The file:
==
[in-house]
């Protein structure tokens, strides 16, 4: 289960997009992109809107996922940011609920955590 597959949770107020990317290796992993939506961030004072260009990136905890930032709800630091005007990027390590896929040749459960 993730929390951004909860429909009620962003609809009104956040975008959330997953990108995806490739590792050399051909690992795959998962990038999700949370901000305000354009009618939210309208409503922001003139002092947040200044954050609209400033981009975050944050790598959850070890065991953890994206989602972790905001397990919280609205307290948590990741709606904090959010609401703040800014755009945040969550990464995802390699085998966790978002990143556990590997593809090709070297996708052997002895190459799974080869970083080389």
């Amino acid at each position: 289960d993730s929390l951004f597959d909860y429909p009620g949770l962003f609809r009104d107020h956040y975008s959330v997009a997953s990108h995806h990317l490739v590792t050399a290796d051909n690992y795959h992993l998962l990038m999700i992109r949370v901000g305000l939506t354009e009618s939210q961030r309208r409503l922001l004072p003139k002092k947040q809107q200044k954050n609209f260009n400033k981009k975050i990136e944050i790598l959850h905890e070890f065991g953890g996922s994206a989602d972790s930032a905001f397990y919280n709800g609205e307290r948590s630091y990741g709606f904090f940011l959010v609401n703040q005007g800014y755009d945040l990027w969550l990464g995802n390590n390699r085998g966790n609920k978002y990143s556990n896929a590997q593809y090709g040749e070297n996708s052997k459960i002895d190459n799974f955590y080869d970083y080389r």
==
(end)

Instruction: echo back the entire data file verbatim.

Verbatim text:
[in-house]
């Protein structure tokens, strides 16, 4: 289960997009992109809107996922940011609920955590 597959949770107020990317290796992993939506961030004072260009990136905890930032709800630091005007990027390590896929040749459960 993730929390951004909860429909009620962003609809009104956040975008959330997953990108995806490739590792050399051909690992795959998962990038999700949370901000305000354009009618939210309208409503922001003139002092947040200044954050609209400033981009975050944050790598959850070890065991953890994206989602972790905001397990919280609205307290948590990741709606904090959010609401703040800014755009945040969550990464995802390699085998966790978002990143556990590997593809090709070297996708052997002895190459799974080869970083080389």
């Amino acid at each position: 289960d993730s929390l951004f597959d909860y429909p009620g949770l962003f609809r009104d107020h956040y975008s959330v997009a997953s990108h995806h990317l490739v590792t050399a290796d051909n690992y795959h992993l998962l990038m999700i992109r949370v901000g305000l939506t354009e009618s939210q961030r309208r409503l922001l004072p003139k002092k947040q809107q200044k954050n609209f260009n400033k981009k975050i990136e944050i790598l959850h905890e070890f065991g953890g996922s994206a989602d972790s930032a905001f397990y919280n709800g609205e307290r948590s630091y990741g709606f904090f940011l959010v609401n703040q005007g800014y755009d945040l990027w969550l990464g995802n390590n390699r085998g966790n609920k978002y990143s556990n896929a590997q593809y090709g040749e070297n996708s052997k459960i002895d190459n799974f955590y080869d970083y080389r």